In April this year, Ford India shifted its headquarters from Chennai to the National Capital Region. Simultaneously, to partner Ford India in its new agenda, WPP established Global Team Ford – a consortium of three independent agencies – JWT, Mindshare and Wunderman co-existing under one roof next door to Ford Marketing, in Gurgaon. Although new in India, it’s not entirely without precedent. It follows the model of Team Detroit in the US, the Blue Hive in Europe and Global Team Ford in Shanghai, all WPP-created agency consortia providing marketing solutions to Ford in different markets.
“Once a business operation is aligned in its thinking internally, it can confidently entrust a similar integrated mandate to its external communication partners,” says Nigel Wark, executive director, marketing, sales and service, Ford India. Global Team Ford, being just a few months old, still runs its financials through three operating units but will look to consolidate the agency as one profit centre. Says Hari Krishnan, senior VP and head, Global Team Ford, “The roadmap is to create a successful model that can be replicated across other brands.” While fresh recruits have been hired by all three operating agencies, Global Team Ford still has its umbilical cord attached to three operating parent companies to maintain movement of staff and cross-fertilisation of ideas and practices.
While Global Team Ford is an extension of what WPP offers to its largest global client in other important markets too, its launch in India raises one question – how is this full-service agency model better than the new-age specialised silos and what’s in it for the clients?
1. While “it being a cheaper model” is the most obvious reason for clients to take this path, Krishnan insists that costs actually play a very minor role. “At times, almost 40% of a brand manager’s time goes into managing various agencies. Mature clients are increasingly looking to touch their consumers at every available opportunity, without having to engage yet another ‘specialised’ partner who will need to be briefed, co-ordinated and integrated with the rest of the team,” he adds.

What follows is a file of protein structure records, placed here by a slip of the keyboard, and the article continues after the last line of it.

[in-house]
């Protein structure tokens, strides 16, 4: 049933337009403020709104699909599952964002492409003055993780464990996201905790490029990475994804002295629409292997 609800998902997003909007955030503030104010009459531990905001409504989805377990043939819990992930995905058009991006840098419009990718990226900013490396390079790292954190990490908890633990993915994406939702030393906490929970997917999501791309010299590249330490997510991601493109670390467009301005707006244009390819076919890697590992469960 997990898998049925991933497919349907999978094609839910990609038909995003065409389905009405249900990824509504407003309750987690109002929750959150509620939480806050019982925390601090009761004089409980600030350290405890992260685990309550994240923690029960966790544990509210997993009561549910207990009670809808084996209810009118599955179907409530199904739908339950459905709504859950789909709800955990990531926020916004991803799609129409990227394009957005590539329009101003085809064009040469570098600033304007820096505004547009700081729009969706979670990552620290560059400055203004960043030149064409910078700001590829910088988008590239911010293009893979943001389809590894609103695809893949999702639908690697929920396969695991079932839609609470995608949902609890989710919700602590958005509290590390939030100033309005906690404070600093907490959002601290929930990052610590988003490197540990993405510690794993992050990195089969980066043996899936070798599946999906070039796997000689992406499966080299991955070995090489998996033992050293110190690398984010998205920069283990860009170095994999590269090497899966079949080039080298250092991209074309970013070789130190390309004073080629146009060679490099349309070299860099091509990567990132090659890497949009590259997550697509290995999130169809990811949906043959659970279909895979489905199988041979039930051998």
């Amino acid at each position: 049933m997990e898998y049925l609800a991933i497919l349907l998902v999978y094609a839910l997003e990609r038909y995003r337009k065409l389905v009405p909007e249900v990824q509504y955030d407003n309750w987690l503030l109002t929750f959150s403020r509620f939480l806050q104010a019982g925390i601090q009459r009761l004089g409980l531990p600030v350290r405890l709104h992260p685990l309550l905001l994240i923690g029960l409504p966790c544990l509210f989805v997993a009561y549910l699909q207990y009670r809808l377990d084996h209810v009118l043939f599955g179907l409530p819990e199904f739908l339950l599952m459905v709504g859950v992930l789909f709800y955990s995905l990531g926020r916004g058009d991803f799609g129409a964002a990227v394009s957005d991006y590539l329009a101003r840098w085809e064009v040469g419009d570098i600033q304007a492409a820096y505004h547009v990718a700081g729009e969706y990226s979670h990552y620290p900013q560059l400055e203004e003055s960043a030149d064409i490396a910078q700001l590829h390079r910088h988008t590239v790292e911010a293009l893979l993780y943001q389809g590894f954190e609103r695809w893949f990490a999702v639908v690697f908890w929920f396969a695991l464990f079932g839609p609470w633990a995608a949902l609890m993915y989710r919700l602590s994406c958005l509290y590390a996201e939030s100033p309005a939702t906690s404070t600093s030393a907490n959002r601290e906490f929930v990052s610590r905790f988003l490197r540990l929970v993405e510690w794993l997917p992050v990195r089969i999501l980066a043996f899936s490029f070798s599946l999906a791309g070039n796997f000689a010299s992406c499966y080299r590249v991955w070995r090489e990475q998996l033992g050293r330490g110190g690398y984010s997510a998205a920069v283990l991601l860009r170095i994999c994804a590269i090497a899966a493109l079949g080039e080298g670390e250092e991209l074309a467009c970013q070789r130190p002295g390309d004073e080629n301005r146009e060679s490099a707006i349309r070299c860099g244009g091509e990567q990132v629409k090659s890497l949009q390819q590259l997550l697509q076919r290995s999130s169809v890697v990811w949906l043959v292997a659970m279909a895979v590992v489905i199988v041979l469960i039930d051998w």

2. The communication world has become increasingly complex and clients are showing signs of fatigue while dealing with a multitude of ‘specialists’, who are only driven by the excellence of their particular vertical and follow independent organisational agendas. “There is a larger realisation amongst clients that a team which is immersed in business reality and understands the value of every bit of resource that is put behind promoting a brand will be able to come up with an idea that works better than five different entities saying my idea is better,” says Krishnan. There is an increased dependence on agencies that have the resources and abilities to integrate at the idea stage and not just at the execution stage.
3. An ‘agency consortium’ mostly works for agencies belonging to the same parent group. The trick really lies in making sure that each of the specialisations is a master in its domain and is able to work collectively to give a single solution to the client. “Most agencies tend to think putting up a name plate provides the solution but that is not true,” says Ashish Bhasin, chairman India and CEO, SE Asia, Aegis Group.
4. By planning and creating together, agencies and clients can avoid duplicity of efforts in different disciplines. Single source of ideation and execution gives clients common metrics to evaluate all of them together and gives them larger closures.
5. It’s a win-win for agencies too. As per Bhasin, “If the agencies are able to deliver this, then it will be a huge advantage because the lock-in with the client increases significantly and the client starts valuing the agency beyond just rates. This prevents the commoditisation of agency product.”
Managing egos at legacy agencies is the difficult part. “Agencies that have been operating for decades in a certain manner will find making this model work very challenging,” he quips.
What it means for…
- More value for money
- Single solution under one roof
- Prevents duplicity
- Frees up staff from co-ordination and integration worries
- Comprehensive evaluation of marketing efforts
- Lock-in with the client increases significantly
- Promotes cross-fertilisation of ideas
- Encourages innovation